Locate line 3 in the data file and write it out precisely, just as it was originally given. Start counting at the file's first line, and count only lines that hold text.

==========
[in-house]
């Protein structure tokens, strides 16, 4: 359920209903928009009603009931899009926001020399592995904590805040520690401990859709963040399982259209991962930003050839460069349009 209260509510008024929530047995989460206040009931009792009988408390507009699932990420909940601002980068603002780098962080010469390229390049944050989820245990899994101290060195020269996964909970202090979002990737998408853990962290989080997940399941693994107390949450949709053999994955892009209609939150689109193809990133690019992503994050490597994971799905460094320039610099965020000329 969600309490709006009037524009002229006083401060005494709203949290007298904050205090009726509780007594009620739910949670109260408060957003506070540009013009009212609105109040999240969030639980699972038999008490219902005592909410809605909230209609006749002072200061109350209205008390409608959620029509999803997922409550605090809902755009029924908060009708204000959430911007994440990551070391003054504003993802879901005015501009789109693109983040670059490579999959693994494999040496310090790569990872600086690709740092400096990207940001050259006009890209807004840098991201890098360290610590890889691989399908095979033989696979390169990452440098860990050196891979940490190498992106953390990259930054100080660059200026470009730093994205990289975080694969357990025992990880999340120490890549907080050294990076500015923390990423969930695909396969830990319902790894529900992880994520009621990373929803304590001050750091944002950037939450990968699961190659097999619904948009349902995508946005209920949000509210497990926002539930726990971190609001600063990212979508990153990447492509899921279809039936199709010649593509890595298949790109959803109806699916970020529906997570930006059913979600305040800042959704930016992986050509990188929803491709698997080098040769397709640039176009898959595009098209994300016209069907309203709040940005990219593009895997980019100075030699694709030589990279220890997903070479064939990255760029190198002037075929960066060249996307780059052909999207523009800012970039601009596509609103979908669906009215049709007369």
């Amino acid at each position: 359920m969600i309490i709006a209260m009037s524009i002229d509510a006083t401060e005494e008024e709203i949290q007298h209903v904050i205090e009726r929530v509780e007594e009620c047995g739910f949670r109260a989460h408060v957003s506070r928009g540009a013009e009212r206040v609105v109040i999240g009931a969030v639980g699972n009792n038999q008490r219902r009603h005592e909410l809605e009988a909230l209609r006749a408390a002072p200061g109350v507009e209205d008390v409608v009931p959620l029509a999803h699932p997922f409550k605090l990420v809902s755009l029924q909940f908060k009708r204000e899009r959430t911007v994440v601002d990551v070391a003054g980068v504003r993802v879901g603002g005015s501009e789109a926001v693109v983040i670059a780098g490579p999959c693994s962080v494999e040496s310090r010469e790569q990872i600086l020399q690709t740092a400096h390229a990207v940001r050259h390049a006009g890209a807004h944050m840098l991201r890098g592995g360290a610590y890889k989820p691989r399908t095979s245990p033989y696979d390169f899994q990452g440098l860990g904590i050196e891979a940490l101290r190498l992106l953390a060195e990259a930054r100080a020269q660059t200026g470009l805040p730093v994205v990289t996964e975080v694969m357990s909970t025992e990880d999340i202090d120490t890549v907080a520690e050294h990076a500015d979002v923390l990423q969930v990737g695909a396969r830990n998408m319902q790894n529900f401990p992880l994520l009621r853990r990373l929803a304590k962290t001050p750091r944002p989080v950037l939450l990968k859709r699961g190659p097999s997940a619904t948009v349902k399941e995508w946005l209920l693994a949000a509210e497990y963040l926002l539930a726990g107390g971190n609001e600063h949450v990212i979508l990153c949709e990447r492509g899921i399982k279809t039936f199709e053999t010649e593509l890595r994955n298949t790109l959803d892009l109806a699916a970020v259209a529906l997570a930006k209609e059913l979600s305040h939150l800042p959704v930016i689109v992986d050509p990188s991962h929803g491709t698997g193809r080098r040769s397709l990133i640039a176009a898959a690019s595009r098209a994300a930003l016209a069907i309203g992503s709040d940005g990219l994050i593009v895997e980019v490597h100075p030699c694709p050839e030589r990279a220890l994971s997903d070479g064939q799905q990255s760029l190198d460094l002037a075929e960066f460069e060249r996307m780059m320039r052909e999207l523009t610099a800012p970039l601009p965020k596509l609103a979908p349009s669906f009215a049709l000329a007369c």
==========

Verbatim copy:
């Amino acid at each position: 359920m969600i309490i709006a209260m009037s524009i002229d509510a006083t401060e005494e008024e709203i949290q007298h209903v904050i205090e009726r929530v509780e007594e009620c047995g739910f949670r109260a989460h408060v957003s506070r928009g540009a013009e009212r206040v609105v109040i999240g009931a969030v639980g699972n009792n038999q008490r219902r009603h005592e909410l809605e009988a909230l209609r006749a408390a002072p200061g109350v507009e209205d008390v409608v009931p959620l029509a999803h699932p997922f409550k605090l990420v809902s755009l029924q909940f908060k009708r204000e899009r959430t911007v994440v601002d990551v070391a003054g980068v504003r993802v879901g603002g005015s501009e789109a926001v693109v983040i670059a780098g490579p999959c693994s962080v494999e040496s310090r010469e790569q990872i600086l020399q690709t740092a400096h390229a990207v940001r050259h390049a006009g890209a807004h944050m840098l991201r890098g592995g360290a610590y890889k989820p691989r399908t095979s245990p033989y696979d390169f899994q990452g440098l860990g904590i050196e891979a940490l101290r190498l992106l953390a060195e990259a930054r100080a020269q660059t200026g470009l805040p730093v994205v990289t996964e975080v694969m357990s909970t025992e990880d999340i202090d120490t890549v907080a520690e050294h990076a500015d979002v923390l990423q969930v990737g695909a396969r830990n998408m319902q790894n529900f401990p992880l994520l009621r853990r990373l929803a304590k962290t001050p750091r944002p989080v950037l939450l990968k859709r699961g190659p097999s997940a619904t948009v349902k399941e995508w946005l209920l693994a949000a509210e497990y963040l926002l539930a726990g107390g971190n609001e600063h949450v990212i979508l990153c949709e990447r492509g899921i399982k279809t039936f199709e053999t010649e593509l890595r994955n298949t790109l959803d892009l109806a699916a970020v259209a529906l997570a930006k209609e059913l979600s305040h939150l800042p959704v930016i689109v992986d050509p990188s991962h929803g491709t698997g193809r080098r040769s397709l990133i640039a176009a898959a690019s595009r098209a994300a930003l016209a069907i309203g992503s709040d940005g990219l994050i593009v895997e980019v490597h100075p030699c694709p050839e030589r990279a220890l994971s997903d070479g064939q799905q990255s760029l190198d460094l002037a075929e960066f460069e060249r996307m780059m320039r052909e999207l523009t610099a800012p970039l601009p965020k596509l609103a979908p349009s669906f009215a049709l000329a007369c």